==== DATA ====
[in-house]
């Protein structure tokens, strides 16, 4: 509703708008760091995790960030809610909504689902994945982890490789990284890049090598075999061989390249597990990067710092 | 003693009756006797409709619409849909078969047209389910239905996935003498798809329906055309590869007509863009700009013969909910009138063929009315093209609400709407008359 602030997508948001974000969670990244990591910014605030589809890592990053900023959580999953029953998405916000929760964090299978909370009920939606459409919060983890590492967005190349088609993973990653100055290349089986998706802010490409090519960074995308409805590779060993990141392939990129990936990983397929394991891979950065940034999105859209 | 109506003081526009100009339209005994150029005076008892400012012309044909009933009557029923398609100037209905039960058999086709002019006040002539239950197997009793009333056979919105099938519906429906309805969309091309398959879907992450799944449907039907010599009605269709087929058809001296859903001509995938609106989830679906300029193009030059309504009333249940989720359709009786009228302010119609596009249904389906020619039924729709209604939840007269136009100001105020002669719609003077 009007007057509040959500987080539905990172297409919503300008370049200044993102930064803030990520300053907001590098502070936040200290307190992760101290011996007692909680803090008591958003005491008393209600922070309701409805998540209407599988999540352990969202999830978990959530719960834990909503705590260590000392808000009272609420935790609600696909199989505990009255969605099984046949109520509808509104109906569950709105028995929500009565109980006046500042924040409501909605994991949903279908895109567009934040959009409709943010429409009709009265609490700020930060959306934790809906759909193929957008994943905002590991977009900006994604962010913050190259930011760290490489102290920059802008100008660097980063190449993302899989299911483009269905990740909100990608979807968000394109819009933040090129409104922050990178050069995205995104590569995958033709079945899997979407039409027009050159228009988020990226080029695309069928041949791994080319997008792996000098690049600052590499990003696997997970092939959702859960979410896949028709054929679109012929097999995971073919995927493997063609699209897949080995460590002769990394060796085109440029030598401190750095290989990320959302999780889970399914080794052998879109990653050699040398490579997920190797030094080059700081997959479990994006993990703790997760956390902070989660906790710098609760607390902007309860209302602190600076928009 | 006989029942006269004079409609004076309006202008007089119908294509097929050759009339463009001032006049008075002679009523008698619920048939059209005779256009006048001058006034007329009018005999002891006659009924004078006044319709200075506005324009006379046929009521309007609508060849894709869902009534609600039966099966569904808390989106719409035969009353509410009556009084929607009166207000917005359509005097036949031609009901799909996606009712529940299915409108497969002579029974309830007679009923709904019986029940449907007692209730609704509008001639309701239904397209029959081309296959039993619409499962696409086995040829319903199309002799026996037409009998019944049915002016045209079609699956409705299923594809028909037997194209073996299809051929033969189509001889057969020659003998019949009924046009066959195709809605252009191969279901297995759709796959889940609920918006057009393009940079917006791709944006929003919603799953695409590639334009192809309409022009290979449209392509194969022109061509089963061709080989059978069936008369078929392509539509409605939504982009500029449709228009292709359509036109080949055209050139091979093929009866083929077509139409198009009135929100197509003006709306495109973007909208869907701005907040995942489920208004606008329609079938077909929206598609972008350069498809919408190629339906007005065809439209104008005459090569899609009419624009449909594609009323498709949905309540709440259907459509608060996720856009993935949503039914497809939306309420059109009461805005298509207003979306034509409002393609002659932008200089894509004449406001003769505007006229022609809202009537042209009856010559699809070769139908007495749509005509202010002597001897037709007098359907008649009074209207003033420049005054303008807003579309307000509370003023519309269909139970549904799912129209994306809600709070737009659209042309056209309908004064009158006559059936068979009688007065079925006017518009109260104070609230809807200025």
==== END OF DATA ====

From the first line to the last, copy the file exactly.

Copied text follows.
[in-house]
């Protein structure tokens, strides 16, 4: 509703708008760091995790960030809610909504689902994945982890490789990284890049090598075999061989390249597990990067710092 | 003693009756006797409709619409849909078969047209389910239905996935003498798809329906055309590869007509863009700009013969909910009138063929009315093209609400709407008359 602030997508948001974000969670990244990591910014605030589809890592990053900023959580999953029953998405916000929760964090299978909370009920939606459409919060983890590492967005190349088609993973990653100055290349089986998706802010490409090519960074995308409805590779060993990141392939990129990936990983397929394991891979950065940034999105859209 | 109506003081526009100009339209005994150029005076008892400012012309044909009933009557029923398609100037209905039960058999086709002019006040002539239950197997009793009333056979919105099938519906429906309805969309091309398959879907992450799944449907039907010599009605269709087929058809001296859903001509995938609106989830679906300029193009030059309504009333249940989720359709009786009228302010119609596009249904389906020619039924729709209604939840007269136009100001105020002669719609003077 009007007057509040959500987080539905990172297409919503300008370049200044993102930064803030990520300053907001590098502070936040200290307190992760101290011996007692909680803090008591958003005491008393209600922070309701409805998540209407599988999540352990969202999830978990959530719960834990909503705590260590000392808000009272609420935790609600696909199989505990009255969605099984046949109520509808509104109906569950709105028995929500009565109980006046500042924040409501909605994991949903279908895109567009934040959009409709943010429409009709009265609490700020930060959306934790809906759909193929957008994943905002590991977009900006994604962010913050190259930011760290490489102290920059802008100008660097980063190449993302899989299911483009269905990740909100990608979807968000394109819009933040090129409104922050990178050069995205995104590569995958033709079945899997979407039409027009050159228009988020990226080029695309069928041949791994080319997008792996000098690049600052590499990003696997997970092939959702859960979410896949028709054929679109012929097999995971073919995927493997063609699209897949080995460590002769990394060796085109440029030598401190750095290989990320959302999780889970399914080794052998879109990653050699040398490579997920190797030094080059700081997959479990994006993990703790997760956390902070989660906790710098609760607390902007309860209302602190600076928009 | 006989029942006269004079409609004076309006202008007089119908294509097929050759009339463009001032006049008075002679009523008698619920048939059209005779256009006048001058006034007329009018005999002891006659009924004078006044319709200075506005324009006379046929009521309007609508060849894709869902009534609600039966099966569904808390989106719409035969009353509410009556009084929607009166207000917005359509005097036949031609009901799909996606009712529940299915409108497969002579029974309830007679009923709904019986029940449907007692209730609704509008001639309701239904397209029959081309296959039993619409499962696409086995040829319903199309002799026996037409009998019944049915002016045209079609699956409705299923594809028909037997194209073996299809051929033969189509001889057969020659003998019949009924046009066959195709809605252009191969279901297995759709796959889940609920918006057009393009940079917006791709944006929003919603799953695409590639334009192809309409022009290979449209392509194969022109061509089963061709080989059978069936008369078929392509539509409605939504982009500029449709228009292709359509036109080949055209050139091979093929009866083929077509139409198009009135929100197509003006709306495109973007909208869907701005907040995942489920208004606008329609079938077909929206598609972008350069498809919408190629339906007005065809439209104008005459090569899609009419624009449909594609009323498709949905309540709440259907459509608060996720856009993935949503039914497809939306309420059109009461805005298509207003979306034509409002393609002659932008200089894509004449406001003769505007006229022609809202009537042209009856010559699809070769139908007495749509005509202010002597001897037709007098359907008649009074209207003033420049005054303008807003579309307000509370003023519309269909139970549904799912129209994306809600709070737009659209042309056209309908004064009158006559059936068979009688007065079925006017518009109260104070609230809807200025």